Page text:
Tag Archives: Daniel Winkler

Braves’ Organizational Depth Chart – Pre-Trade Deadline 2016

 

Here’s a quick look at where the organization stands prior to what could be a busy week during the rebuild. Even if the Braves aren’t particularly active on the trade market, we could be getting closer to some veterans being released to provide opportunities for some of the youngsters to get their feet wet at the MLB level with an eye towards Opening Day 2017 at SunTrust Park. This is not a reflection of our Midseason Top 30 Prospects which will be unveiled following the deadline.

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Don’t Get In Too Big A Hurry

This time of year, it’s pretty common to hear pundits and fans discussing the fact that MLB teams look to maximize their investments by trading assets at their “peak value”. While that’s typically a good business approach, you have to be extremely careful when investigating the market to find out just what that is.

Here’s a quick economics lesson to illustrate why the Braves shouldn’t trade the young pitching they’ve acquired unless it’s for a serious return that they believe will help the organization over the long-haul. Most of the notable arms they’ve stockpiled over the last 2 years haven’t come remotely close to reaching that peak value (for various reasons) and include…

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Could Trading Shelby Miller Actually Make The Braves Competitive Quicker?

The games have begun, and we now wait to see who blinks first. Several confirmed reports say the Braves and Cubs had been talking about a trade centered around Shelby Miller and Jorge Soler (before the announcement that Chicago had agreed to a 2 year/$32 million deal with John Lackey last night), and Jerry Crasnick has reported that the Braves may just hold onto Miller for now to see what happens as the market unfolds. We’ve seen this time and time again – teams seem to line up pretty well, but one or the other pulls back for a little bit to see if they can squeeze just a little bit more value for their guy since the other team needs him more. Many of the “experts” felt that Jorge Soler alone probably wasn’t quite enough alone to merit trading Miller from the Braves’ perspective (and I have to agree with them – of course I’m also a Braves fan) – Atlanta controls Miller for three more seasons, and interest in him has never been higher – but also needs controllable impact bats to help complete their rebuild. Soler definitely fits that profile, but also comes with question marks as well – specifically a high (25+%) K-Rate and marginal defensive value. That said, there’s another powerful right-handed power bat out there (who’s widely speculated to be “unavailable” – as if there was such a thing) who just so happens to belong to a team desperately looking to add to its rotation but really only shopping for 0-3 SPs. That player of course is Aaron Judge, and his team is the New York Yankees.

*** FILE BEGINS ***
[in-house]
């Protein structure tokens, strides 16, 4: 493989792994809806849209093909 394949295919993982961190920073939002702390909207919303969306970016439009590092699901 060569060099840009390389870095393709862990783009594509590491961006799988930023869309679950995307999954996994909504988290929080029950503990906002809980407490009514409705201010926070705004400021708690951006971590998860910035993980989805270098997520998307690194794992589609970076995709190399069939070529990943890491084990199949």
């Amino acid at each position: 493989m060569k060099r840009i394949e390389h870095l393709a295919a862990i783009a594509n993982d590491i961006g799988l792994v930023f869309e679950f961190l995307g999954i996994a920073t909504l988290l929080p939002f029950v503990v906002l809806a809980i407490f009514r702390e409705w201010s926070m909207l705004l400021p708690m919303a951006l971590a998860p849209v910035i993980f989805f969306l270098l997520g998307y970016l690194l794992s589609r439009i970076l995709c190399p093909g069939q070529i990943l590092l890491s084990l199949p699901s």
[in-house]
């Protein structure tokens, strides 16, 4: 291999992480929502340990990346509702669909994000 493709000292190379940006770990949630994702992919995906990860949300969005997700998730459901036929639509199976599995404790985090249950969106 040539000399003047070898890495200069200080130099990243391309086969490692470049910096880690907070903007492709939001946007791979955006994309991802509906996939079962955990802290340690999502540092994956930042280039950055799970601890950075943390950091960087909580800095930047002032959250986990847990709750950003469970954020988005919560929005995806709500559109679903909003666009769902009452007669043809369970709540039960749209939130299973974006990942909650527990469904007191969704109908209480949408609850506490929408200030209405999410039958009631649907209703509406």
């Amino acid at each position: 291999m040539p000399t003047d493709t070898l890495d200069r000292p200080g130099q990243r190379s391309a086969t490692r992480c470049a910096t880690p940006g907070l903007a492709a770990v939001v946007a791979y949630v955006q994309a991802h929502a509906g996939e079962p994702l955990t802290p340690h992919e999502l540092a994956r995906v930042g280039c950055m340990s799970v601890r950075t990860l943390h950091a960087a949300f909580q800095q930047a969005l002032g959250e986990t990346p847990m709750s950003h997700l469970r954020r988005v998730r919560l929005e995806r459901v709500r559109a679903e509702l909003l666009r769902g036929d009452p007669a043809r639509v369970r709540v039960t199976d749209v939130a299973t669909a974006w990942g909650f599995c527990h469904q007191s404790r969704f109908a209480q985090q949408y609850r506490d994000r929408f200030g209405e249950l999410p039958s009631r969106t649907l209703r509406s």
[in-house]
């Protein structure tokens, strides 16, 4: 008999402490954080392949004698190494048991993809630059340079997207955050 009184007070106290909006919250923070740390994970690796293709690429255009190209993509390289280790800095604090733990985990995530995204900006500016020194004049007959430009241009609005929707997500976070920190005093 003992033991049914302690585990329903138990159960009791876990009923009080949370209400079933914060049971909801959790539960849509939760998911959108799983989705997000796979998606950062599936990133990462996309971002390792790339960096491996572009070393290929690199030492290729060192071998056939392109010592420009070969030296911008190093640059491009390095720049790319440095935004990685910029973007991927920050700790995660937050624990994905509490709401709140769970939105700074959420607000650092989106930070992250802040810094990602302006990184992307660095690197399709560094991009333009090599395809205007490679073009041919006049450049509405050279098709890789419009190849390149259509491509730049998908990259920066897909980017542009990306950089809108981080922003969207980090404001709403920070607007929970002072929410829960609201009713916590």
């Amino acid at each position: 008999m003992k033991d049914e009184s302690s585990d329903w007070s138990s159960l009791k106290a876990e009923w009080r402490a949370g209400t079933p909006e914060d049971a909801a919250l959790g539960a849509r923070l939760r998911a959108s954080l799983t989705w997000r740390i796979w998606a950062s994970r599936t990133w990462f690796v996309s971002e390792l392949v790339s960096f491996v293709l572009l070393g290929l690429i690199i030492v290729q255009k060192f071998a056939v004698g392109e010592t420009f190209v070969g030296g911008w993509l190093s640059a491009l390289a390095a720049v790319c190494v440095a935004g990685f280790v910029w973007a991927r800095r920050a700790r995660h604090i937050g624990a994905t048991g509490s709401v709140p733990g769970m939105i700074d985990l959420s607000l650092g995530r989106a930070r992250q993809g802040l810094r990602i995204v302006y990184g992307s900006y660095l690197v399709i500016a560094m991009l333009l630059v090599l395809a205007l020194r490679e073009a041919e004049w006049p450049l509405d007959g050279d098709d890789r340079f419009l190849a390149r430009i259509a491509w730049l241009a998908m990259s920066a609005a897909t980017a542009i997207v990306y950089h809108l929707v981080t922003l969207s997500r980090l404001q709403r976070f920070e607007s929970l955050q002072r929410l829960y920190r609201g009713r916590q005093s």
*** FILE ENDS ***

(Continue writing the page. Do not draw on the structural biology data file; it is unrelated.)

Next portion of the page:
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Santa, Are You Listening???